Full Paper Guide

11th International Conference on Life Cycle Assessment of Food 2018
(LCA Food)in conjunction with the 6th LCA AgriFood Asia and 7th International Conference on Green and Sustainable Innovation (ICGSI)
On Global food challenges towards sustainable consumption and production

17-19 October 2018, Bangkok, Thailand


 Please indicate the conference and topic selected from the list below:

LCA Food 2018 and LCA AgriFood Asia 2018: (1-A) LCA Methods; (1-B) From Farm to Table; (1-C) Food Security; (1-D) Ways towards SDGs

ICGSI 2018: (2-A) Sustainable Resource Use; (2- B) Sustainable Material and Chemical Use; (2- C) Sustainable Water Resource Management; (2-D) Sustainable Energy and Mobility

Type the title of your paper, Capitalize first letter

First Author1, Second Author2,*, Third Author3

 

1First author affiliation, Organisation, City, Country

2Second author affiliation, Organisation, City, Country                                                                                                  

3Third author affiliation, Organisation, City, Country

Important notes:

Please write author names as <First name in full><Surname in full> e.g. Sebastien Bonnet

Please underline the name of the author who will make the presentation e.g. Sebastien Bonnet

Please include preference for “oral” or “poster” in the file name e.g. File name_oral.docx


Abstract

Insert your abstract here. The abstract should state briefly the purpose of the work, the principal results and major conclusions. An abstract is often presented separately from the article, so it must be able to stand alone. For this reason, References should be avoided, but if essential, then cite the author(s) and year(s). Also, non-standard or uncommon abbreviations should be avoided, but if essential they must be defined at their first mention in the abstract itself.

Keywords: Type your keywords here, separated by semicolons, provide a maximum of 6 keywords and avoiding general and plural terms and multiple concepts.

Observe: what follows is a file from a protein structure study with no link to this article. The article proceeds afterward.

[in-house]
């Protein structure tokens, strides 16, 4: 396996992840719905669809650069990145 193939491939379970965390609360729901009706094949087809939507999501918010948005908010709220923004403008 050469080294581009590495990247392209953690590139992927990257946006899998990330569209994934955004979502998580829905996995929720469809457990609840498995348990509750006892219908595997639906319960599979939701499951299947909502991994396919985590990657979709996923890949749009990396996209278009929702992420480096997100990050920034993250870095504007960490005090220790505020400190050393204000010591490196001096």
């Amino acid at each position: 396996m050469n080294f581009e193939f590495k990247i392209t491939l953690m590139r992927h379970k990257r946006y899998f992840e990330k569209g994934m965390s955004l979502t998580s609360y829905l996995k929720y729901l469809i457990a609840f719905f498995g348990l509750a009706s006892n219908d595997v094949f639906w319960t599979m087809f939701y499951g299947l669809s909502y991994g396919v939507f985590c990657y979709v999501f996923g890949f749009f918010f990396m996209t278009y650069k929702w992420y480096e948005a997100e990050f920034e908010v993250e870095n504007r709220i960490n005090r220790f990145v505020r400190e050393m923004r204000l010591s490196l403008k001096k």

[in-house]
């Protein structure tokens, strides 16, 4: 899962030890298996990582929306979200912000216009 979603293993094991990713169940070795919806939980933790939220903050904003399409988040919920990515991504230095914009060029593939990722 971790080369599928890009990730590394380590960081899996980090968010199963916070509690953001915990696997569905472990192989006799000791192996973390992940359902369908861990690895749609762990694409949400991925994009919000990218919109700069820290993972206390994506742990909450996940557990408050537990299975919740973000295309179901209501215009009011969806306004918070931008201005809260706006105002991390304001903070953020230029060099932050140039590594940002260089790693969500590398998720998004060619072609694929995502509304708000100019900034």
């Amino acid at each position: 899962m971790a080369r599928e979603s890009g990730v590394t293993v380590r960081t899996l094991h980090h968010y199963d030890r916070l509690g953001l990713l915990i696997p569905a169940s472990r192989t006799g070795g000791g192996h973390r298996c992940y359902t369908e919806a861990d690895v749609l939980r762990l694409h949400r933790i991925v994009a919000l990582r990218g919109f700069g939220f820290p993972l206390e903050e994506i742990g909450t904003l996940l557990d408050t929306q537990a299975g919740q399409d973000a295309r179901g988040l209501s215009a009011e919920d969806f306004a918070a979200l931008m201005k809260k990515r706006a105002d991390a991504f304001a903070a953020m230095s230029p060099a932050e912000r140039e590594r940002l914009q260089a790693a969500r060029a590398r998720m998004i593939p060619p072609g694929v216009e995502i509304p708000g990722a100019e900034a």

*Corresponding author. Tel.: +00-000-000, Fax: +00-000-000

E-mail address:

[Article Structure]:  The main text of full paper (in MS Word) must be single line spaced, typed in Times New Roman 12 points and in English, and should be 4 pages in length, with tables, illustrations and references (size A4, 210 mm × 297 mm). The writing should be clear, concise, and grammatically correct. The full paper should include information regarding the rationale and objective of the work, approach and methodology, main results and discussion, and conclusion. Papers less than 3 pages or more than 4 pages in length will not be accepted for review.

[Subdivision – numbered sections]: Divide your article into clearly defined and numbered sections. Subsections should be numbered 1.1 (then 1.1.1, 1.1.2, …), 1.2, etc. (the abstract is not included in section numbering). Use this numbering also for internal cross-referencing: do not just refer to ‘the text’. Any subsection may be given a brief heading. Each heading should appear on its own separate line.

Introduction

State the objectives of the work and provide an adequate background, avoiding a detailed literature survey or a summary of the results.

Material and methods

Provide sufficient detail to allow the work to be reproduced. Methods already published should be indicated by a reference: only relevant modifications should be described.